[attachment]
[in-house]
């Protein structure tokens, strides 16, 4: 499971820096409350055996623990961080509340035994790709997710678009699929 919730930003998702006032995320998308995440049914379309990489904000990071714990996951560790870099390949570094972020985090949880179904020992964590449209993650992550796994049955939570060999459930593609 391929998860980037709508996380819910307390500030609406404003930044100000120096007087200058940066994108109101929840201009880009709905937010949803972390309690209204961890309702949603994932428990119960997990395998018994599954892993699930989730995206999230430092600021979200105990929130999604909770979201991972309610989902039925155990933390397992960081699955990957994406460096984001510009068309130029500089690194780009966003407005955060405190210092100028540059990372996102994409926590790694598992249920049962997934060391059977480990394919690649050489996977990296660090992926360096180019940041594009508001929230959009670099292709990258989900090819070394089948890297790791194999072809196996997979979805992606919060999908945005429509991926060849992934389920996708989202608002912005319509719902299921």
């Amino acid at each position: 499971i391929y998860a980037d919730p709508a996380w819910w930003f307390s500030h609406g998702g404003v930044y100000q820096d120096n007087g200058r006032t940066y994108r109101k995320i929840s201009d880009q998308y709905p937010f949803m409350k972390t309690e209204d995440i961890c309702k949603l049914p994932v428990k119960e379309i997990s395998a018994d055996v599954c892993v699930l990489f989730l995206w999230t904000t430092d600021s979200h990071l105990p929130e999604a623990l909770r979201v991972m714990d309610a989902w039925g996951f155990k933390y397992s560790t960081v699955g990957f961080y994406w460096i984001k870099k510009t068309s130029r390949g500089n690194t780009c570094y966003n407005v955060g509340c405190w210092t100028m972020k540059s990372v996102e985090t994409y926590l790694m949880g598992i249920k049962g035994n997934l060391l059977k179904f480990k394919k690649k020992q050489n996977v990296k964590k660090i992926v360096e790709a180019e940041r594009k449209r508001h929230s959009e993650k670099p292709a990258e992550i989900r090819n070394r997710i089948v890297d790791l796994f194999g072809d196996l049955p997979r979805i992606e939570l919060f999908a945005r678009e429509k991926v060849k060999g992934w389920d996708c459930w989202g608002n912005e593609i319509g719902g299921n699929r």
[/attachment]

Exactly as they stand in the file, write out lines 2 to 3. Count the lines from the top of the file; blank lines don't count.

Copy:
């Protein structure tokens, strides 16, 4: 499971820096409350055996623990961080509340035994790709997710678009699929 919730930003998702006032995320998308995440049914379309990489904000990071714990996951560790870099390949570094972020985090949880179904020992964590449209993650992550796994049955939570060999459930593609 391929998860980037709508996380819910307390500030609406404003930044100000120096007087200058940066994108109101929840201009880009709905937010949803972390309690209204961890309702949603994932428990119960997990395998018994599954892993699930989730995206999230430092600021979200105990929130999604909770979201991972309610989902039925155990933390397992960081699955990957994406460096984001510009068309130029500089690194780009966003407005955060405190210092100028540059990372996102994409926590790694598992249920049962997934060391059977480990394919690649050489996977990296660090992926360096180019940041594009508001929230959009670099292709990258989900090819070394089948890297790791194999072809196996997979979805992606919060999908945005429509991926060849992934389920996708989202608002912005319509719902299921």
């Amino acid at each position: 499971i391929y998860a980037d919730p709508a996380w819910w930003f307390s500030h609406g998702g404003v930044y100000q820096d120096n007087g200058r006032t940066y994108r109101k995320i929840s201009d880009q998308y709905p937010f949803m409350k972390t309690e209204d995440i961890c309702k949603l049914p994932v428990k119960e379309i997990s395998a018994d055996v599954c892993v699930l990489f989730l995206w999230t904000t430092d600021s979200h990071l105990p929130e999604a623990l909770r979201v991972m714990d309610a989902w039925g996951f155990k933390y397992s560790t960081v699955g990957f961080y994406w460096i984001k870099k510009t068309s130029r390949g500089n690194t780009c570094y966003n407005v955060g509340c405190w210092t100028m972020k540059s990372v996102e985090t994409y926590l790694m949880g598992i249920k049962g035994n997934l060391l059977k179904f480990k394919k690649k020992q050489n996977v990296k964590k660090i992926v360096e790709a180019e940041r594009k449209r508001h929230s959009e993650k670099p292709a990258e992550i989900r090819n070394r997710i089948v890297d790791l796994f194999g072809d196996l049955p997979r979805i992606e939570l919060f999908a945005r678009e429509k991926v060849k060999g992934w389920d996708c459930w989202g608002n912005e593609i319509g719902g299921n699929r």